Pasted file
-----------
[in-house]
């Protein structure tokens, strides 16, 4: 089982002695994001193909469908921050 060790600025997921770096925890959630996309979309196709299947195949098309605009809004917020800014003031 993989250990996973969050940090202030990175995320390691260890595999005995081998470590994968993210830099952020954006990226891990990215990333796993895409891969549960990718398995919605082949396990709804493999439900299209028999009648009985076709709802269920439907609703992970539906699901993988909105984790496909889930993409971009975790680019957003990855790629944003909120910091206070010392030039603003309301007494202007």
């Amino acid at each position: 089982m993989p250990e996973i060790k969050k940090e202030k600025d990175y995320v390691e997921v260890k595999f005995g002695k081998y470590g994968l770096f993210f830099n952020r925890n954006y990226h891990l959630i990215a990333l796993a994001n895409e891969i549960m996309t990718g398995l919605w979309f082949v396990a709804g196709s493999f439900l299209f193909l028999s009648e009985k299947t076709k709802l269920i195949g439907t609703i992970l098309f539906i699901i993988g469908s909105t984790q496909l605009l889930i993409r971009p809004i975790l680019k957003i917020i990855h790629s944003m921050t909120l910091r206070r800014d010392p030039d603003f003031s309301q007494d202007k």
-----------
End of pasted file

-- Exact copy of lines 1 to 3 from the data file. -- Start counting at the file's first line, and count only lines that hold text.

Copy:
[in-house]
């Protein structure tokens, strides 16, 4: 089982002695994001193909469908921050 060790600025997921770096925890959630996309979309196709299947195949098309605009809004917020800014003031 993989250990996973969050940090202030990175995320390691260890595999005995081998470590994968993210830099952020954006990226891990990215990333796993895409891969549960990718398995919605082949396990709804493999439900299209028999009648009985076709709802269920439907609703992970539906699901993988909105984790496909889930993409971009975790680019957003990855790629944003909120910091206070010392030039603003309301007494202007």
């Amino acid at each position: 089982m993989p250990e996973i060790k969050k940090e202030k600025d990175y995320v390691e997921v260890k595999f005995g002695k081998y470590g994968l770096f993210f830099n952020r925890n954006y990226h891990l959630i990215a990333l796993a994001n895409e891969i549960m996309t990718g398995l919605w979309f082949v396990a709804g196709s493999f439900l299209f193909l028999s009648e009985k299947t076709k709802l269920i195949g439907t609703i992970l098309f539906i699901i993988g469908s909105t984790q496909l605009l889930i993409r971009p809004i975790l680019k957003i917020i990855h790629s944003m921050t909120l910091r206070r800014d010392p030039d603003f003031s309301q007494d202007k």